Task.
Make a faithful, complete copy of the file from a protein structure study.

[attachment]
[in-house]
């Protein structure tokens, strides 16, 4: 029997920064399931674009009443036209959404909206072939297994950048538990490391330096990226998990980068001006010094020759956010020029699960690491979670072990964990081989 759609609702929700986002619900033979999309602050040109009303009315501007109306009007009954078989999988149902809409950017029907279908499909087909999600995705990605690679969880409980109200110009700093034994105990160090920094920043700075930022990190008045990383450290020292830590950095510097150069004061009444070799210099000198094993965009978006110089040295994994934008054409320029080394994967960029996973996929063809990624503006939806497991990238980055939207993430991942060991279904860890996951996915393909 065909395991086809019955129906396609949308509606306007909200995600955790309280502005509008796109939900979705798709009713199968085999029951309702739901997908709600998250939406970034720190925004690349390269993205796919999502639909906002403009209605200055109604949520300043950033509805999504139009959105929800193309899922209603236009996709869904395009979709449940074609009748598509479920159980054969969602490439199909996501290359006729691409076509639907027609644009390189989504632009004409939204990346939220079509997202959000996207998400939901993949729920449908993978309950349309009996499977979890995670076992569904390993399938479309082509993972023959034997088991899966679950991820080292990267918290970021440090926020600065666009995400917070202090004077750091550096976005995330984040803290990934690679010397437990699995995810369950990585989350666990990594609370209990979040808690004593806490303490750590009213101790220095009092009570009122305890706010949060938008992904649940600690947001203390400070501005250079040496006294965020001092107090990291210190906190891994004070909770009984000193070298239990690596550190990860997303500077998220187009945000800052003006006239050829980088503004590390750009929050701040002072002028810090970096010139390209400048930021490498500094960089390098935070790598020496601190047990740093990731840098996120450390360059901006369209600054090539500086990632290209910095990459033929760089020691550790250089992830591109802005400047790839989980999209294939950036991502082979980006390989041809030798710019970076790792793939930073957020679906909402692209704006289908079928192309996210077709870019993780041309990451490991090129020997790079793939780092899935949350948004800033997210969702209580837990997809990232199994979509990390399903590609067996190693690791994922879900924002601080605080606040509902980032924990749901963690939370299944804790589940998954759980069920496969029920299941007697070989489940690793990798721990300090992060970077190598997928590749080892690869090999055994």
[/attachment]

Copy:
[in-house]
């Protein structure tokens, strides 16, 4: 029997920064399931674009009443036209959404909206072939297994950048538990490391330096990226998990980068001006010094020759956010020029699960690491979670072990964990081989 759609609702929700986002619900033979999309602050040109009303009315501007109306009007009954078989999988149902809409950017029907279908499909087909999600995705990605690679969880409980109200110009700093034994105990160090920094920043700075930022990190008045990383450290020292830590950095510097150069004061009444070799210099000198094993965009978006110089040295994994934008054409320029080394994967960029996973996929063809990624503006939806497991990238980055939207993430991942060991279904860890996951996915393909 065909395991086809019955129906396609949308509606306007909200995600955790309280502005509008796109939900979705798709009713199968085999029951309702739901997908709600998250939406970034720190925004690349390269993205796919999502639909906002403009209605200055109604949520300043950033509805999504139009959105929800193309899922209603236009996709869904395009979709449940074609009748598509479920159980054969969602490439199909996501290359006729691409076509639907027609644009390189989504632009004409939204990346939220079509997202959000996207998400939901993949729920449908993978309950349309009996499977979890995670076992569904390993399938479309082509993972023959034997088991899966679950991820080292990267918290970021440090926020600065666009995400917070202090004077750091550096976005995330984040803290990934690679010397437990699995995810369950990585989350666990990594609370209990979040808690004593806490303490750590009213101790220095009092009570009122305890706010949060938008992904649940600690947001203390400070501005250079040496006294965020001092107090990291210190906190891994004070909770009984000193070298239990690596550190990860997303500077998220187009945000800052003006006239050829980088503004590390750009929050701040002072002028810090970096010139390209400048930021490498500094960089390098935070790598020496601190047990740093990731840098996120450390360059901006369209600054090539500086990632290209910095990459033929760089020691550790250089992830591109802005400047790839989980999209294939950036991502082979980006390989041809030798710019970076790792793939930073957020679906909402692209704006289908079928192309996210077709870019993780041309990451490991090129020997790079793939780092899935949350948004800033997210969702209580837990997809990232199994979509990390399903590609067996190693690791994922879900924002601080605080606040509902980032924990749901963690939370299944804790589940998954759980069920496969029920299941007697070989489940690793990798721990300090992060970077190598997928590749080892690869090999055994």